• 1858 Manuelito told Major Brooks, commander Ft. Defiance that Navajos need the pastures (Ewell's Hay Camp) around the Fort for their livestock. Manuelito's band moved their stock closer and a skirmish happened and Manuelito lost over 100 cattle and other livestock.
  • 1858 Major Brooks' servant molested a Navajo woman and, as custom dictated, Navajos killed the offender. After a brief campaign both sides signed a treaty.
  • 1860
    • July, 50 Mexican/Americans from Cubero, NM raid summer camps. Manuelito and Sarcillos Largos set a successful ambush at Whiskey Lake in the Chuska Mountains. 40 of the raiders died.
    • December 400 volunteer citizens mount a campaign against the Navajos
  • 1861 Major Canby, Commander at Ft Wingate submitted a list with Navajo chiefs and Manuelito was listed as 5th.
  • 1864, Start of Long Walk period. His band are still in Dinetah, perhaps southwest of the Little Colorado River.
  • 1865 Jesus Arviso, Navajo interpreter, was sent by Major Eaton of Ft. Wingate to tell Manuelito to come in.
    • Later Herrero Grande and Fecundo were sent from Ft. Sumner to Zuni to tell him to come in.
    • Utes attacked Manuelito's camp .
  • 1866
    • July. Zunis and Utes attack Manuelito's band south of Sierra Escudilla (near Springerville AZ).
    • September. Manuelito and his band come to Ft. Wingate and go to Bosque Redondo. Ganado Mucho and his band went to the Bosque from Escudilla by another route.
  • 1867, September Manuelito leaves to raid Utes, after Comanches and then Utes raid Navajos at Bosque Redondo. He and his band returned.
  • 1868 He is one of the signers of the Treaty of Bosque Redondo which ended the Long Walk.

Post Long Walk[edit]

Manuelito, as he was known to the white settlers and government forces, was Ashkii Diyinii, Holy Boy, to his own people, later to earn the name Haastin Chʼil Haajiní, or Sir Black Reeds, named for 'the place among the black reeds'.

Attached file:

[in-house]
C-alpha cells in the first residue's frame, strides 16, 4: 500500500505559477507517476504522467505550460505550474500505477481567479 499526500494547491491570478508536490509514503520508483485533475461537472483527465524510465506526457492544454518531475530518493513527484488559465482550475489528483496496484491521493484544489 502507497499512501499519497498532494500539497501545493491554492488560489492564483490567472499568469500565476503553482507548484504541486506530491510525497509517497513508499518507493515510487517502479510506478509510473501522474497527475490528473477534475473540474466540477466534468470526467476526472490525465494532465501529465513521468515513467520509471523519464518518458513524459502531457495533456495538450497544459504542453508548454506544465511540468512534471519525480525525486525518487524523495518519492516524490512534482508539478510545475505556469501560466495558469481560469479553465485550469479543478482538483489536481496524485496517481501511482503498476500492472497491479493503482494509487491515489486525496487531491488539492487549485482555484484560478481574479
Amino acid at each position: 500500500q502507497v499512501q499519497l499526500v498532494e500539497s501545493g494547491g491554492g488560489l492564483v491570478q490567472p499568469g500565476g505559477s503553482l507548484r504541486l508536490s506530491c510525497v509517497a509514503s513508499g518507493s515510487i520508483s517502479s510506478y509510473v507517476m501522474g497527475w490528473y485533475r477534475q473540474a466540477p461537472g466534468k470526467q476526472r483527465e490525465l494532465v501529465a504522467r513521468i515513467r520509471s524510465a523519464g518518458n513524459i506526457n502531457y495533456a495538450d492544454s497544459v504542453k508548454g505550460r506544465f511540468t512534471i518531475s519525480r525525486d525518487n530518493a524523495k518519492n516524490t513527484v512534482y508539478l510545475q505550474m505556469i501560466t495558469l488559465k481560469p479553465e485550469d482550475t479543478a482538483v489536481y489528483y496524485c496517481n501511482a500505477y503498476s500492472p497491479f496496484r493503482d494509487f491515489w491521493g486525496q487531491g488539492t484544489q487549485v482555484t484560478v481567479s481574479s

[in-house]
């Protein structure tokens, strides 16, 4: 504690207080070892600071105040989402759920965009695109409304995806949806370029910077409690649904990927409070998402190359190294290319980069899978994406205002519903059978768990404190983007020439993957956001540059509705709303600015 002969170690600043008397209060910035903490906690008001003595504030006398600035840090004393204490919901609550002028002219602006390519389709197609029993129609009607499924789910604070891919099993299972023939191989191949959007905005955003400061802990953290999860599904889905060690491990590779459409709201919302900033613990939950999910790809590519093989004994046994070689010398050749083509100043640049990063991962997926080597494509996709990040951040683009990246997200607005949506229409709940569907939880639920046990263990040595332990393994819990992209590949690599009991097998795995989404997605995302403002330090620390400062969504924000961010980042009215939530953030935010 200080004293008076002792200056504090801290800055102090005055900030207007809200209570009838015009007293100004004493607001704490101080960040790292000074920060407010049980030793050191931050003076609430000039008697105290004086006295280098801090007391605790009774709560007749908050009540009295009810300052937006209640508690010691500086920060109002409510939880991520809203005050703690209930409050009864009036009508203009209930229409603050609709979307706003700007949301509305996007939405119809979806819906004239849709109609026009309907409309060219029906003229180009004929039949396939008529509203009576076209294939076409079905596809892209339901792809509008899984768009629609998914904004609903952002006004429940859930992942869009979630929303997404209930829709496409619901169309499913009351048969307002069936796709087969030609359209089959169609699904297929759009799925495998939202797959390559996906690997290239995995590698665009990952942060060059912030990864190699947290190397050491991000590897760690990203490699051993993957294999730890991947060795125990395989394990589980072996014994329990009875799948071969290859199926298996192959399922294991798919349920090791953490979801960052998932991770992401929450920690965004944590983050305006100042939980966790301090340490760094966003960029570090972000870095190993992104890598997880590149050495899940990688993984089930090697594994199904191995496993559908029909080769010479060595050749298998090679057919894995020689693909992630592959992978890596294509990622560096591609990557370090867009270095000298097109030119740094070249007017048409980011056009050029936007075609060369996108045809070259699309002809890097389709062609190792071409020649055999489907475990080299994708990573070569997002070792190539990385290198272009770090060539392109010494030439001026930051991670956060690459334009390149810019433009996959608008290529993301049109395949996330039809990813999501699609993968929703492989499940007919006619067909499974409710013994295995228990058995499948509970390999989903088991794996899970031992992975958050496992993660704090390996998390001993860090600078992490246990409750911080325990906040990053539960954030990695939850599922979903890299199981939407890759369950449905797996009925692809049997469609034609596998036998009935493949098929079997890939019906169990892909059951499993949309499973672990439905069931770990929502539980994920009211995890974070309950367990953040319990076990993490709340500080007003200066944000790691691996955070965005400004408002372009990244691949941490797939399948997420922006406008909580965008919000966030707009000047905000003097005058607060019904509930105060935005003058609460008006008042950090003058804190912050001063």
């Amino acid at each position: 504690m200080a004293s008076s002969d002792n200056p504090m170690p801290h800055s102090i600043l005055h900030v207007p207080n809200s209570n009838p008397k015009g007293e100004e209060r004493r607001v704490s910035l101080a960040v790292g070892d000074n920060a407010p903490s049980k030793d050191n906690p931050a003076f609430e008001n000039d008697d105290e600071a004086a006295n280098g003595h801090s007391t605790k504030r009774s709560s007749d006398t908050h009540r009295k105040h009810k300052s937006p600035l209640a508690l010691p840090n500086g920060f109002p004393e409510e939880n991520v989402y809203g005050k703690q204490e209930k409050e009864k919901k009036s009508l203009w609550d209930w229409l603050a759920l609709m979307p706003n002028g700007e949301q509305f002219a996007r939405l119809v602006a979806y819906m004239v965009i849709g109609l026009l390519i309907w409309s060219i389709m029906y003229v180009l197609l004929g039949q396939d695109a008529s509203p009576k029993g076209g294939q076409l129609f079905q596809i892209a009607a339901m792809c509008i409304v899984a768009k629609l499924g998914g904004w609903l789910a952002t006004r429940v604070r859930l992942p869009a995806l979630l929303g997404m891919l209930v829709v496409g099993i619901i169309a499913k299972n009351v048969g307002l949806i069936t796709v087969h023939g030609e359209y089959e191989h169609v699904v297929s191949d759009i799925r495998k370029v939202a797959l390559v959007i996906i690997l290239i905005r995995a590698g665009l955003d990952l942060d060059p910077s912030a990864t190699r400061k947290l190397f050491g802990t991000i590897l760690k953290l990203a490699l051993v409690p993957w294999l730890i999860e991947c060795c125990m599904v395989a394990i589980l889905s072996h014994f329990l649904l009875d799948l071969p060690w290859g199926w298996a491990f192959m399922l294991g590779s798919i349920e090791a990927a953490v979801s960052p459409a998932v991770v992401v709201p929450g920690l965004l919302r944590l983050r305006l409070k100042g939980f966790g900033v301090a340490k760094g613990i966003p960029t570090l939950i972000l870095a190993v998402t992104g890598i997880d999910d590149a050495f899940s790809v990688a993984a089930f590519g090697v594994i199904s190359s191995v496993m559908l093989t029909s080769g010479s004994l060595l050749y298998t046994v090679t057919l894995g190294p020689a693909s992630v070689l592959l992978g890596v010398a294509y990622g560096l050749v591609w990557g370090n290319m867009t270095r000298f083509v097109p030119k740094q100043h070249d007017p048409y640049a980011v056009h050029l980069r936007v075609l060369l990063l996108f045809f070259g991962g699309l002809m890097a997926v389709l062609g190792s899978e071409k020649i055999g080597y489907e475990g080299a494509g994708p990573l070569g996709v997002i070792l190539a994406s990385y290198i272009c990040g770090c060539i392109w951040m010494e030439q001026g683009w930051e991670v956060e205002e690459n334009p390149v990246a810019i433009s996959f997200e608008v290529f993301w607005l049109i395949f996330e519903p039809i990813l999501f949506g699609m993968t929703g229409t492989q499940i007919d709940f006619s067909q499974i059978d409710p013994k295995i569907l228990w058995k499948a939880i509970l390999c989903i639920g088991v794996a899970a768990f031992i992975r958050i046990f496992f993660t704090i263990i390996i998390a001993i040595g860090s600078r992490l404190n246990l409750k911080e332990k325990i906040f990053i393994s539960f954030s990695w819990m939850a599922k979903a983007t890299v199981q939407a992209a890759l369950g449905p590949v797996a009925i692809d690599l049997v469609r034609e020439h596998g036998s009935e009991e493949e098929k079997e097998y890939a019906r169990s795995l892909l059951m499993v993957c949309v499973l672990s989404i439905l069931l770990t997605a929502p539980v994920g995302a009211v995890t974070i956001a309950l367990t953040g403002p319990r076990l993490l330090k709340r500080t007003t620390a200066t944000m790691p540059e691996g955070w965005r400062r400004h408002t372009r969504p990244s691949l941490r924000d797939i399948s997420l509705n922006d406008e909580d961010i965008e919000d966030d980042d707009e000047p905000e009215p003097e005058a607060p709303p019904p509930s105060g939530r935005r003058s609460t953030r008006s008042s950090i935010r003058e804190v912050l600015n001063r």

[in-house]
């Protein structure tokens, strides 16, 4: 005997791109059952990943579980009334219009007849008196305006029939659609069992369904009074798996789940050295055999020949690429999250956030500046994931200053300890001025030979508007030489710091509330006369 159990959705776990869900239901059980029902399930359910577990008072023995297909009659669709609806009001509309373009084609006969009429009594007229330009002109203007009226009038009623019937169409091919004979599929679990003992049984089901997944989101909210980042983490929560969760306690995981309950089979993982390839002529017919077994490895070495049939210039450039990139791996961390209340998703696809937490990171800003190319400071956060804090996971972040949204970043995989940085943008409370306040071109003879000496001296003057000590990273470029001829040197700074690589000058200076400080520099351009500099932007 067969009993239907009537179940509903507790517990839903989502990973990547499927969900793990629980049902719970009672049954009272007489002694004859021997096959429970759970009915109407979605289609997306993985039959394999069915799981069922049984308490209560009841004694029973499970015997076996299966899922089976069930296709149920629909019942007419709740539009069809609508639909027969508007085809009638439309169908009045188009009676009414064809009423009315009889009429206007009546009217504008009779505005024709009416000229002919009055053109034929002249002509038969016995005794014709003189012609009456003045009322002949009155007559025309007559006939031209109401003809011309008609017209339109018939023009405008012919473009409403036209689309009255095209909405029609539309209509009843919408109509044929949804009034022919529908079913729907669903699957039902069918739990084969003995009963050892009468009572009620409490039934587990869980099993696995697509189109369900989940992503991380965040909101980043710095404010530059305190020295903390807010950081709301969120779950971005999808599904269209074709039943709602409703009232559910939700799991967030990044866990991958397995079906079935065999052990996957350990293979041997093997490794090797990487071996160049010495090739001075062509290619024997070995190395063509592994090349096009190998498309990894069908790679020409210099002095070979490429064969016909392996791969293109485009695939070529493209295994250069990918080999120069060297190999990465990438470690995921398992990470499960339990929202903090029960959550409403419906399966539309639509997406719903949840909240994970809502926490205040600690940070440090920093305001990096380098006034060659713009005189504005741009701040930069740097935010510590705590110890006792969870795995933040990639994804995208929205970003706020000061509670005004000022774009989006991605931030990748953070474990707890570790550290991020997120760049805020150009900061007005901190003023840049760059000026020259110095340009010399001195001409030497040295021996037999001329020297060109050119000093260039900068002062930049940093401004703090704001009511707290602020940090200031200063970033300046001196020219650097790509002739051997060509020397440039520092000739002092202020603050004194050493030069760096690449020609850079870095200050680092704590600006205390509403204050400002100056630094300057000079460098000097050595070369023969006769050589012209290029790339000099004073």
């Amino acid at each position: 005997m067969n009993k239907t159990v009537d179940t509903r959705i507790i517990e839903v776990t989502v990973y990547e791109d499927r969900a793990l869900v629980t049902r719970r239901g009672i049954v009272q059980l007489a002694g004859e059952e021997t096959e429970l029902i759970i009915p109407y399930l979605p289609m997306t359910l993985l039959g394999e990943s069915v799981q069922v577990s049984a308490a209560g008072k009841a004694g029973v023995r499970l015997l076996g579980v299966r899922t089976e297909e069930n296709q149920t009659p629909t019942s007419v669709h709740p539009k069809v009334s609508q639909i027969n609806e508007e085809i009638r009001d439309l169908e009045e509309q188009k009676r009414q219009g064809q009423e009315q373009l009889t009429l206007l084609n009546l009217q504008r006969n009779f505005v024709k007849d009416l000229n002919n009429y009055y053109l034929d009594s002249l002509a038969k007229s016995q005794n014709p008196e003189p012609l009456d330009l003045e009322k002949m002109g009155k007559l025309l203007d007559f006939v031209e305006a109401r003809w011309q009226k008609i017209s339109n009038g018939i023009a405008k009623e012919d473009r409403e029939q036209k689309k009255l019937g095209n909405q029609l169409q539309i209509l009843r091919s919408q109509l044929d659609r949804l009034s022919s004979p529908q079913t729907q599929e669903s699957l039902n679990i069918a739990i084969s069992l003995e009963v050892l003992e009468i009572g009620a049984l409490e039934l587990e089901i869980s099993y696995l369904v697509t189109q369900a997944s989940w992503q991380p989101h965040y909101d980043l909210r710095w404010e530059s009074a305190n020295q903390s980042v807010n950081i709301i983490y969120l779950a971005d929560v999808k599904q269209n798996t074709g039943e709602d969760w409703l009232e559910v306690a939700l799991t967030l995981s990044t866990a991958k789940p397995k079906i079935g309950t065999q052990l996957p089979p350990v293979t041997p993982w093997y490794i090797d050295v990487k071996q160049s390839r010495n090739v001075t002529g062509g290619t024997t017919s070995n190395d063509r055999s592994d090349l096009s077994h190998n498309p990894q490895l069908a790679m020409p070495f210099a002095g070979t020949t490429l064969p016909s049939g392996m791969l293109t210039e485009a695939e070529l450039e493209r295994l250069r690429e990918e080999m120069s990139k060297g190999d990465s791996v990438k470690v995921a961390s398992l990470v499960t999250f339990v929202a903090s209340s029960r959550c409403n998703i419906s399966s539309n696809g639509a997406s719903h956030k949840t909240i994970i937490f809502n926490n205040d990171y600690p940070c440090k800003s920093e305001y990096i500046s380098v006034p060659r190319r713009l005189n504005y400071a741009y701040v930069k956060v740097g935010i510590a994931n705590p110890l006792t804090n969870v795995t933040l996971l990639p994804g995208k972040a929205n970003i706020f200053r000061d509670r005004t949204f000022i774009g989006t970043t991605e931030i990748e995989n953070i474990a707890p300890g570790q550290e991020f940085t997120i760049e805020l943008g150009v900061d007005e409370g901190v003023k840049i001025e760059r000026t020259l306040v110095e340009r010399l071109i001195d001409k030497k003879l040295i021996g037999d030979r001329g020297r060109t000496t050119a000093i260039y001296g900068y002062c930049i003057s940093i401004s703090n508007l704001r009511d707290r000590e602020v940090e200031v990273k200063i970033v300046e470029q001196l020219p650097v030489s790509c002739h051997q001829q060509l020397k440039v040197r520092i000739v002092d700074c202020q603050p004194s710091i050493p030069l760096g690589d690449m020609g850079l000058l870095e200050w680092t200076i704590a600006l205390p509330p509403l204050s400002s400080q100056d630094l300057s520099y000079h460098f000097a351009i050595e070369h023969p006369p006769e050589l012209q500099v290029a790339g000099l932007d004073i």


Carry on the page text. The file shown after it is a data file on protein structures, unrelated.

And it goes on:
Upon his return, he again lived east of Tohatchi. He became principal chief after Barboncito of the eastern Navajos.

  • 1872 Manuelito was appointed as head of the new Navajo police force.
  • 1876 Talked to President Grant regarding land problems involving encroachment and potential leases of treaty given lands.
  • 1879 Crops failed and Navajos raided citizens and Zunis. Manuelito and Ganado Mucho arrested 40 men as thieves or witches.
  • 1880 Meets President Hayes in Santa Fe. Also suggests that he be made "Chief of Scouts" to control whiskey traffic in eastern part of reservation.
  • 1882 Navajos and white settlers argue over land that Manuelito says is theirs. He sends his two sons to Carlisle Indian Industrial School. He requests pipes for water and receives a permit to hunt off the reservation with 20 men.
  • 1883 Manuelito's two sons fall sick at Carlisle Indian Industrial School. One son dies at the school, the other returns home, dying soon after his return. Agent reports 4,000 Navajo follow Manuelito in eastern reservation area.
  • 1886 Manuelito and Mariano were sent out to recruit Navajo Scouts for the Army.
  • 1891 Army pays call upon him and Tom Torlino, and he gives advice about improving flow of springs.
  • 1892 Is called to Ft. Wingate to discuss certain renegade Navajos who were raiding stock belonging to non-Navajos.
  • 1893 Manuelito dies from measles complicated by pneumonia

See also[edit]

References[edit]

  1. ^ Denetdale, Jennifer Nez (2007). Reclaiming Diné history: the legacies of Navajo Chief Manuelito and Juanita. Tucson: University of Arizona Press. ISBN 9780816524204. 
  2. ^ Cook, Roy. "Reclaiming the Pride of the Dine’ Culture". Navajo Times. Retrieved 2014-06-04. 
  • Correll, J. Lee. Manuelito, Navajo Naat'aani: About 1820 to 1894, unpublished draft for The Navajo Times edition 9 Sept 1965. Copy has 101 footnotes with citations.
  • Compiled (1973). Roessel, Ruth, ed. Navajo Stories of the Long Walk Period. Tsaile, Arizona: Navajo Community College Press. ISBN 0-912586-16-8. 
  • Grant, Bruce. Concise Encyclopedia of the American Indian, Wing Books: New York, 2000.
  • Thompson, Gerald (1976). The Army and the Navajo: The Bosque Redondo Reservation Experiment 1863-1868. Tucson, Arizona: The University of Arizona Press. ISBN 0-8165-0495-4. 

External links[edit]